For more than a decade, Chimaira has been imposing its gravity on the metal community by continually touring the globe and selling more than a million albums worldwide. Their brand of heavy music has evolved and transcended both itself and the trends while maintaining its persistent, bludgeoning force. In 2013, Chimaira continues to direct the masses & define a dark future with their new album, “Crown of Phantoms.”
Injecting new life into the beast that is Chimaira, founding member and band patriarch, Mark Hunter, has assembled a diverse, yet cohesive lineup that features equal doses of surgical technicality and blunt-object violence. Emil Werstler’s masterful dexterity on lead guitar fuses aptly with Matt Szlachta’s patented rhythmic groove to create a dual-bladed axe of destruction that gives each song a delicate balance of pummeling precision and esoteric class. Jeremy Creamer dominates the low end with bass lines that stray confidently from the standard, boorish playing approach that heavy music listeners are unfortunately accustomed to hearing. On the drums is Austin D’amond, whose approach to the kit is akin to a demented jarhead, armed to the teeth with automatic weaponry, hell-bent on mowing down a jungle. Sean Z takes over the electronics, ambient supplements & additional vocals that have always made Chimaira’s anger more twisted than most.
For other bands, such an overhaul in the lineup would project unease and a regression in sound, but for Chimaira the reinvention is simply a part of the band’s DNA. Hunter comments on the band’s forward progression: “When I started this band I had a desire to make extremely heavy, eclectic metal. Nothing has changed in that regard. I wanted to merge all the styles I loved into a hybrid of sounds. Having the chance to reinvent the group gave me the opportunity to work with unbelievable players and take the essence of Chimaira to uncharted territory. Assembling the right team was essential to creating what I feel is some of the craziest and most passionate music I’ve had the pleasure to be a part of. The past defines us while the present refines us.”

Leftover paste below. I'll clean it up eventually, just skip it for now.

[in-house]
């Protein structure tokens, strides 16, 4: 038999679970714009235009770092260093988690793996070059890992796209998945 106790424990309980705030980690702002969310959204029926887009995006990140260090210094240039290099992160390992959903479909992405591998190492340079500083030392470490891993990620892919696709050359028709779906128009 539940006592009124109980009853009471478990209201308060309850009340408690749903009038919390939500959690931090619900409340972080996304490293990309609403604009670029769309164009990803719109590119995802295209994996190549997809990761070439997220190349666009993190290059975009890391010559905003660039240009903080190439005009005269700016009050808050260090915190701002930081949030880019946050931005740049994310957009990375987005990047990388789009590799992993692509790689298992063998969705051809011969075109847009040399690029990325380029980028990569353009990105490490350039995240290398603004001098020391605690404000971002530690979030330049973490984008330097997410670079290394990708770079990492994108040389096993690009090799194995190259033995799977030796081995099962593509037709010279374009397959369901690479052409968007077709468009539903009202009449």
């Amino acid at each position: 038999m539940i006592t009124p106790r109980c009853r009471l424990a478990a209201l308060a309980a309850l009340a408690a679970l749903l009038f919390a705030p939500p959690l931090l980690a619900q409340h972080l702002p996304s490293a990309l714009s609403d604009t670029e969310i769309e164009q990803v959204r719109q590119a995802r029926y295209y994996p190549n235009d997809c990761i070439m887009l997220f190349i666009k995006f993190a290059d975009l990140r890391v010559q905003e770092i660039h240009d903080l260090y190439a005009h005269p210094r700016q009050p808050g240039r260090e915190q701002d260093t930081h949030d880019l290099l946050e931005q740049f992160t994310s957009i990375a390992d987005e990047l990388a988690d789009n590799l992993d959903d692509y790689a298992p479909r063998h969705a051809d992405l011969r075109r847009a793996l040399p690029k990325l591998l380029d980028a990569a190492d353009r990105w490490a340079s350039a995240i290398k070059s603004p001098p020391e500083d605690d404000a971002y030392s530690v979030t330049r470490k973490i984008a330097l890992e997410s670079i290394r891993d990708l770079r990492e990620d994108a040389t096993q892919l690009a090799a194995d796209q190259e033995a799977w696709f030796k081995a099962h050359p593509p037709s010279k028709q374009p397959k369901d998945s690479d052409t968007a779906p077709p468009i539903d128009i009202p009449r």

Such refinement is evidenced on some standout tracks from “Crown of Phantoms.”
“It’s alive,” announces Hunter, on the album opener, “The Machine,” a possible statement of the band’s renewed lineup (Hunter revealed that all songs on the new record have a double meaning). The song serves as an amalgamation of Chimaira’s remorseless brutality, foray into dark psychedelia, and thematic overture of the journey that is to come.
“All That’s Left is Blood” is an exercise in musical evisceration. One almost feels guilty for screaming along to such audio violence. Here, Werstler’s soloing lays a daring fluidity over the riot-inciting main riff. It’s immediately recognizable as being another classic Chimaira track, trademarked territory yet radical with growth.
“Crown of Phantoms’” title track displays Chimaira’s advanced songwriting with a galloping pre-chorus that lifts you up just to cut you down with its trunk-rattling, half-time chorus. Hunter’s call to “walk with [him] through misery” is less an invitation than a threat, but when Chimaira sounds this dangerous, you go willingly and repeatedly.
Make no mistake; a monster has come in from the darkness to feed. Awakened, haunted, pissed-off, and above all, completely aware. You have no choice but to allow Chimaira to transcend your expectations yet again.

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